Korean Empire[edit]

Main article: Korean Empire
Independence Gate established in 1896

The Chinese defeat in the 1894 war led to the Treaty of Shimonoseki between China and Japan, which officially guaranteed Korea's independence from its tributary status with China. It was a step for Japan to hold regional hegemony in Korea. After that, Korea built the Independence Gate and stopped paying tributes to the Qing Dynasty. The Joseon court, pressured by encroachment from larger powers, felt the need to reinforce national integrity and declared the Korean Empire in 1897. Emperor Gojong assumed the title of Emperor in order to assert Korea's independence. Also Emperor Gojong tried to promote the Gwangmu Reform, but it was failure because of unenlightened popular and Japanese.

In addition, other foreign powers were sought for military technology, especially Russia, to fend off the Japanese. Technically, 1897 marks the end of the Joseon period, as the official name of the empire was changed; however the Joseon Dynasty would still reign, albeit perturbed by Japanese interventions.

Japanese occupation[edit]

In a complicated series of manoeuvres and counter-manoeuvres, Japan pushed back the Russian fleet at the Battle of Port Arthur in 1905. With the conclusion of the 1904–1905 Russo-Japanese War with the Treaty of Portsmouth, the way was open for Japan to take control of Korea.

After the signing of the Protectorate Treaty in 1905, Korea became a protectorate of Japan. Itō Hirobumi was the first Resident-General of Korea, although he was assassinated by Korean independence activist An Jung-geun in 1909 at the train station at Harbin.

Following the Protectorate Treaty of 1905, Gojong sent representatives to the Hague Peace Convention of 1907 to try to re-assert his sovereignty over Korea. Although the Korean representatives were blocked by the Japanese delegates, they did not give up, and later held interviews with newspapers. Gojong was forced to abdicate by the Japanese and Gojong's son, Sunjong succeed to the throne.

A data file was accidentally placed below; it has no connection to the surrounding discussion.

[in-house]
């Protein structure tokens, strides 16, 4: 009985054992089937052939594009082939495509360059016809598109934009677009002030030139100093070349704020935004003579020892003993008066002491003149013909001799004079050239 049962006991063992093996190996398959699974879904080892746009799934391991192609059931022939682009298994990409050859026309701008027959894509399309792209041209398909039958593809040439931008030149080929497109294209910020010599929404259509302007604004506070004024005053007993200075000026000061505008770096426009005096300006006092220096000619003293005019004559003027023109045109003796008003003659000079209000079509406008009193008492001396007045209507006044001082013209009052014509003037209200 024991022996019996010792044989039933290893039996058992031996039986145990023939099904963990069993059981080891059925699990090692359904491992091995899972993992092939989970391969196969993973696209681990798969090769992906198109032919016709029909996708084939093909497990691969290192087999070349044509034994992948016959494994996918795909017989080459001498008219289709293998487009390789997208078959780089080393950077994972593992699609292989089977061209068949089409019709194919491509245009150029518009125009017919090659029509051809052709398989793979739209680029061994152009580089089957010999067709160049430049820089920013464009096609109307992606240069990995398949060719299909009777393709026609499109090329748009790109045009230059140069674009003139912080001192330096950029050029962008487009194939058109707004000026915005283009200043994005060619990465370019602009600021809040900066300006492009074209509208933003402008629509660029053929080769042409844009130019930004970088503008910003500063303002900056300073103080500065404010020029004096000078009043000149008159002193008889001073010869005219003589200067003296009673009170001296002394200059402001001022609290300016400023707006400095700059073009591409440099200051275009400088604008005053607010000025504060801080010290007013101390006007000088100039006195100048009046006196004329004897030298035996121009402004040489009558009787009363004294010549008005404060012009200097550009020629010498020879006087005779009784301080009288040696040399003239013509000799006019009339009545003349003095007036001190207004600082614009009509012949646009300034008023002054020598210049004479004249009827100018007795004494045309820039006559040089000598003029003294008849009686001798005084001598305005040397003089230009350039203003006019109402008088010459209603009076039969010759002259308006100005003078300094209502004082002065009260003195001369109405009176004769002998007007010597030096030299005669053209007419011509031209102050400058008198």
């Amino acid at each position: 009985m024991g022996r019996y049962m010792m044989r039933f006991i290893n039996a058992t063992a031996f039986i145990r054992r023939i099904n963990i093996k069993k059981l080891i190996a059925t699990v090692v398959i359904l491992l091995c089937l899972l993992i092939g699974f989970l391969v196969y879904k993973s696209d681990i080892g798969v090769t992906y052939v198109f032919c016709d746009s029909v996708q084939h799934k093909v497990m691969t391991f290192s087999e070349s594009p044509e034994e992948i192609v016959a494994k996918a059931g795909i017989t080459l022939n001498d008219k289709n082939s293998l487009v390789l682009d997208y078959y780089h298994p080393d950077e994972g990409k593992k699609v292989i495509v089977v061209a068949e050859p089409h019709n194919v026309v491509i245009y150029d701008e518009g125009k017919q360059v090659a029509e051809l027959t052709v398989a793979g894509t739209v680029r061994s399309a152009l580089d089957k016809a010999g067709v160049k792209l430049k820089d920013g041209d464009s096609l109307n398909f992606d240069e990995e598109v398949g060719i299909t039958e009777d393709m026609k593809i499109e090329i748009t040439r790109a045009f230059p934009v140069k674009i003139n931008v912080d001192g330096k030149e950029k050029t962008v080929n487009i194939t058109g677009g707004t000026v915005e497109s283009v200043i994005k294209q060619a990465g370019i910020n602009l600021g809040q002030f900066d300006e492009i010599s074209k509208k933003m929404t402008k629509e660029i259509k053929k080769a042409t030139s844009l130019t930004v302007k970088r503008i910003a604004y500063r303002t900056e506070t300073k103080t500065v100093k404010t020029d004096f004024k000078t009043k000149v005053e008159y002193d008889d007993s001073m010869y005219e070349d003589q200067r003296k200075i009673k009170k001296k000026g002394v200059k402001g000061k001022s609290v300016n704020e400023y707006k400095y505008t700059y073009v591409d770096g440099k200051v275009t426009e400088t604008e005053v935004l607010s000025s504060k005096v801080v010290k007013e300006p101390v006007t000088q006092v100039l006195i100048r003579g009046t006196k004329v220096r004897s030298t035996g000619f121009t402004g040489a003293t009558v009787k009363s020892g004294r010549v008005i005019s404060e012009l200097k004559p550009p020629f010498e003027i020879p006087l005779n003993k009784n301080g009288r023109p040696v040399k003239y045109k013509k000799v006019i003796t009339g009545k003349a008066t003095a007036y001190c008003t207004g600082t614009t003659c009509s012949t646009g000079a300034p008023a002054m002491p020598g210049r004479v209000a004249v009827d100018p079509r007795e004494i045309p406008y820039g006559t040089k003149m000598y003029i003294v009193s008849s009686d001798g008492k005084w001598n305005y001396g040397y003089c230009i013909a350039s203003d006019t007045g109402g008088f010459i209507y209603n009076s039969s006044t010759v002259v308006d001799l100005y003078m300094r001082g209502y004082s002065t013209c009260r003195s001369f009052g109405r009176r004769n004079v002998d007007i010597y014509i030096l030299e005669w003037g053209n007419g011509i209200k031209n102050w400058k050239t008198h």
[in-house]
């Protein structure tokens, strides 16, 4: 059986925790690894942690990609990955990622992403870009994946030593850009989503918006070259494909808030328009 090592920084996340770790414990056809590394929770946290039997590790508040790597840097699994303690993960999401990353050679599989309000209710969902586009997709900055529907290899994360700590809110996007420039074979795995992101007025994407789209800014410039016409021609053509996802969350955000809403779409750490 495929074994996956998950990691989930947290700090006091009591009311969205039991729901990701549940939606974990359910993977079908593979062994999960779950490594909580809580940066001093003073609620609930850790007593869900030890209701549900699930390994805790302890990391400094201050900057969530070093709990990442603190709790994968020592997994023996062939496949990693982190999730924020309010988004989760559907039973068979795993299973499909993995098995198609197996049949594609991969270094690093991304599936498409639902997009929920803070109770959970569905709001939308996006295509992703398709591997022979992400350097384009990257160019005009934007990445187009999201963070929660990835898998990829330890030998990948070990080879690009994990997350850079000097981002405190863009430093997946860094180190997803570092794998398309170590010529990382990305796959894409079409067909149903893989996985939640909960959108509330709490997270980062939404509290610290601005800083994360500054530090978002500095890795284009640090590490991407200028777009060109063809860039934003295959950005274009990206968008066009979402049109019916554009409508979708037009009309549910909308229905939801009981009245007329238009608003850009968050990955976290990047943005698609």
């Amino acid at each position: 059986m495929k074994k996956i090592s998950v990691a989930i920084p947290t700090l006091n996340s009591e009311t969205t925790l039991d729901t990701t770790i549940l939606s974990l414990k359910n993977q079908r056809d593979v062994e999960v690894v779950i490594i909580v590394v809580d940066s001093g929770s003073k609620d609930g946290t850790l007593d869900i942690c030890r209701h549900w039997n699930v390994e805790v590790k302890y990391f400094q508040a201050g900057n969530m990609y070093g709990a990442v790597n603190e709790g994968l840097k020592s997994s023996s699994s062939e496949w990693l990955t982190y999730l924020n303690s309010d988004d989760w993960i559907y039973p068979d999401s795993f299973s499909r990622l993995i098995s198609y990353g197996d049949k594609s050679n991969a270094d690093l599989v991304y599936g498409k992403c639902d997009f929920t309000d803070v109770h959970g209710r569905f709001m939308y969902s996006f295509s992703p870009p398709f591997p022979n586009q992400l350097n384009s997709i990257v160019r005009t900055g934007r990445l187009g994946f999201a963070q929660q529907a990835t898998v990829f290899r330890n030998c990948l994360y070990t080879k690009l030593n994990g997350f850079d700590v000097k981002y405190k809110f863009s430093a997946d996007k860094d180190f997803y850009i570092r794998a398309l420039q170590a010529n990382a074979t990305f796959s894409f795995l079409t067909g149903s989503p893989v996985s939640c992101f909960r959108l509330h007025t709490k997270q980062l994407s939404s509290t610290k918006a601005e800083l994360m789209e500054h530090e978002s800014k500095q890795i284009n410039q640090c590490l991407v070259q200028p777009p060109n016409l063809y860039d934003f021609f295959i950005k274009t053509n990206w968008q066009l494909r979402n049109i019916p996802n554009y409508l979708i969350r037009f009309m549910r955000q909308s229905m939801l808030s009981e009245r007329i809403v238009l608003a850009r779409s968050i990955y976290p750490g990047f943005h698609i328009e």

In 1910, although many Koreans opposed the annexation, the Japanese Empire annexed Korea by force.

See also[edit]

References[edit]

  1. ^ Pratt, Keith L.; Rutt, Richard; Hoare, James (September 1999). Korea. Routledge/Curzon. p. 594. ISBN 978-0-7007-0464-4. 
  2. ^ Yamamura, Kōzō; Hall, John Whitney (April 27, 1990). The Cambridge history of Japan 3. Cambridge University Press. p. 748. ISBN 978-0-521-22354-6. 
  3. ^ (Korean) 계해약조 癸亥約條Nate / Britannica
  4. ^ (Korean)계해조약 癸亥約條 Nate / Encyclopedia of Korean Culture
  5. ^ <<책한권으로 읽는 세종대왕실록>>(Learning Sejong Silok in one book) ISBN 978-89-01-07754-3.
  6. ^ Hawley, Samuel: The Imjin War. Japan's Sixteenth-Century Invasion of Korea and Attempt to Conquer China, The Royal Asiatic Society, Korea Branch, Seoul 2005, ISBN 978-89-954424-2-5, p.195f.
  7. ^ Turnbull, Stephen: Samurai Invasion. Japan’s Korean War 1592-98 (London, 2002), Cassell & Co ISBN 978-0-304-35948-6, p.244
  8. ^ Roh, Young-koo: "Yi Sun-shin, an Admiral Who Became a Myth", The Review of Korean Studies, Vol. 7, No. 3 (2004), p.13
  9. ^ 宣祖實錄二十五年 (1592) 五月壬戌 (May 3) "危亡迫至, 君臣之間, 何可有隱? 大抵收拾人心爲上。 近來宮人作弊。 內需司人, 假稱宮物, 而積怨於民。 今日生變之由, 皆緣王子宮人作弊, 故人心怨叛, 與倭同心矣。 聞賊之來也, 言: ‘我不殺汝輩, 汝君虐民, 故如此。’ 云我民亦曰: ‘倭亦人也, 吾等何必棄家而避也?’ 請誅內需司作弊人, 且免平安道積年逋欠。" "慶尙道人皆叛云, 然耶?"-The annals of the Choson Dynasty-National Institute of Korean History
  10. ^ Lee (1984), p. 221.
  11. ^ Lee (1984), p. 223.
  12. ^ Characteristics of Queen of Corea The New York Times Nov 10, 1895
  13. ^ a b Park Jong-hyo (박종효) (2002-01-01). 일본인 폭도가 가슴을 세 번 짓밟고 일본도로 난자했다 (in Korean) (508). Dong-a Ilbo. pp. 472–485.